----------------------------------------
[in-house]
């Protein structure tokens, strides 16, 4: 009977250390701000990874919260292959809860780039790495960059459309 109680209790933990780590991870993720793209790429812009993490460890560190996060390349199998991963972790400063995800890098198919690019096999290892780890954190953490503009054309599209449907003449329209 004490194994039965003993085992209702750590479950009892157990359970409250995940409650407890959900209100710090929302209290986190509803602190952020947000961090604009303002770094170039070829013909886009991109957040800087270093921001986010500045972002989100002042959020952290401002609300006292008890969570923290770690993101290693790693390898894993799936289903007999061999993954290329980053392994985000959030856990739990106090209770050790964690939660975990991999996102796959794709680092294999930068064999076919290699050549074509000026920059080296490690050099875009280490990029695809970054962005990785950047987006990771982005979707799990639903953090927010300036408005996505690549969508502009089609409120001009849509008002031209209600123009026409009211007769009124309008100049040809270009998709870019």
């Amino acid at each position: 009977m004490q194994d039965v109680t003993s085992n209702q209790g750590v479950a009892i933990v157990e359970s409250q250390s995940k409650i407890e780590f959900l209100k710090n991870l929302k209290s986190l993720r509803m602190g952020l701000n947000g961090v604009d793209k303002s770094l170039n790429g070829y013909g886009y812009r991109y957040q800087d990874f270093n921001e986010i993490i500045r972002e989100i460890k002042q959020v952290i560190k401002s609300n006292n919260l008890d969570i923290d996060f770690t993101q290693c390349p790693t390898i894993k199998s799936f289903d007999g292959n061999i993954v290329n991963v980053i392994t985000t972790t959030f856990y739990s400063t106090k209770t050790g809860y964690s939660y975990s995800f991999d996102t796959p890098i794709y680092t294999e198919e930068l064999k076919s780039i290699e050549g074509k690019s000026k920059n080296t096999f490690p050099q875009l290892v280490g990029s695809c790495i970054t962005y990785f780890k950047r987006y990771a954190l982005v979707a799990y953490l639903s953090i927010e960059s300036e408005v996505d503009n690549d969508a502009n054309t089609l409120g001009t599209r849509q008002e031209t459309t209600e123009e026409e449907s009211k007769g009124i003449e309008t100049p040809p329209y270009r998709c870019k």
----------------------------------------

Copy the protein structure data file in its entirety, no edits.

[in-house]
């Protein structure tokens, strides 16, 4: 009977250390701000990874919260292959809860780039790495960059459309 109680209790933990780590991870993720793209790429812009993490460890560190996060390349199998991963972790400063995800890098198919690019096999290892780890954190953490503009054309599209449907003449329209 004490194994039965003993085992209702750590479950009892157990359970409250995940409650407890959900209100710090929302209290986190509803602190952020947000961090604009303002770094170039070829013909886009991109957040800087270093921001986010500045972002989100002042959020952290401002609300006292008890969570923290770690993101290693790693390898894993799936289903007999061999993954290329980053392994985000959030856990739990106090209770050790964690939660975990991999996102796959794709680092294999930068064999076919290699050549074509000026920059080296490690050099875009280490990029695809970054962005990785950047987006990771982005979707799990639903953090927010300036408005996505690549969508502009089609409120001009849509008002031209209600123009026409009211007769009124309008100049040809270009998709870019």
């Amino acid at each position: 009977m004490q194994d039965v109680t003993s085992n209702q209790g750590v479950a009892i933990v157990e359970s409250q250390s995940k409650i407890e780590f959900l209100k710090n991870l929302k209290s986190l993720r509803m602190g952020l701000n947000g961090v604009d793209k303002s770094l170039n790429g070829y013909g886009y812009r991109y957040q800087d990874f270093n921001e986010i993490i500045r972002e989100i460890k002042q959020v952290i560190k401002s609300n006292n919260l008890d969570i923290d996060f770690t993101q290693c390349p790693t390898i894993k199998s799936f289903d007999g292959n061999i993954v290329n991963v980053i392994t985000t972790t959030f856990y739990s400063t106090k209770t050790g809860y964690s939660y975990s995800f991999d996102t796959p890098i794709y680092t294999e198919e930068l064999k076919s780039i290699e050549g074509k690019s000026k920059n080296t096999f490690p050099q875009l290892v280490g990029s695809c790495i970054t962005y990785f780890k950047r987006y990771a954190l982005v979707a799990y953490l639903s953090i927010e960059s300036e408005v996505d503009n690549d969508a502009n054309t089609l409120g001009t599209r849509q008002e031209t459309t209600e123009e026409e449907s009211k007769g009124i003449e309008t100049p040809p329209y270009r998709c870019k």